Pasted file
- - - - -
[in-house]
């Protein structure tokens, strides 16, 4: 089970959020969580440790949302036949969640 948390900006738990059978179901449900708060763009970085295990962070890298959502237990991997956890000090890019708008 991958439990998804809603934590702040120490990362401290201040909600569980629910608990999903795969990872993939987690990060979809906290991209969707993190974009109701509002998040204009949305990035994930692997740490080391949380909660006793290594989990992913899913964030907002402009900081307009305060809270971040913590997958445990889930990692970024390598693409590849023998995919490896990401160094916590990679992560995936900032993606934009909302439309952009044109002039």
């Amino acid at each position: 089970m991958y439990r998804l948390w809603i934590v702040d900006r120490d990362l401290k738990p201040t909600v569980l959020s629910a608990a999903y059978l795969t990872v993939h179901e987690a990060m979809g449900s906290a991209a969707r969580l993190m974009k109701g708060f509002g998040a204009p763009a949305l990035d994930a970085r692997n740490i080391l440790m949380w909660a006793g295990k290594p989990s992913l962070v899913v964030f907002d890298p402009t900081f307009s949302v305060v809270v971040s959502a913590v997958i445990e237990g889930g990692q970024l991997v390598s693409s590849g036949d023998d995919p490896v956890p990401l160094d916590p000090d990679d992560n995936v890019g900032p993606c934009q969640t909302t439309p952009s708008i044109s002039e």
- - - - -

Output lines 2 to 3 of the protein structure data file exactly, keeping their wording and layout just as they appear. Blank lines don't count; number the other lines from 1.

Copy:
């Protein structure tokens, strides 16, 4: 089970959020969580440790949302036949969640 948390900006738990059978179901449900708060763009970085295990962070890298959502237990991997956890000090890019708008 991958439990998804809603934590702040120490990362401290201040909600569980629910608990999903795969990872993939987690990060979809906290991209969707993190974009109701509002998040204009949305990035994930692997740490080391949380909660006793290594989990992913899913964030907002402009900081307009305060809270971040913590997958445990889930990692970024390598693409590849023998995919490896990401160094916590990679992560995936900032993606934009909302439309952009044109002039």
């Amino acid at each position: 089970m991958y439990r998804l948390w809603i934590v702040d900006r120490d990362l401290k738990p201040t909600v569980l959020s629910a608990a999903y059978l795969t990872v993939h179901e987690a990060m979809g449900s906290a991209a969707r969580l993190m974009k109701g708060f509002g998040a204009p763009a949305l990035d994930a970085r692997n740490i080391l440790m949380w909660a006793g295990k290594p989990s992913l962070v899913v964030f907002d890298p402009t900081f307009s949302v305060v809270v971040s959502a913590v997958i445990e237990g889930g990692q970024l991997v390598s693409s590849g036949d023998d995919p490896v956890p990401l160094d916590p000090d990679d992560n995936v890019g900032p993606c934009q969640t909302t439309p952009s708008i044109s002039e």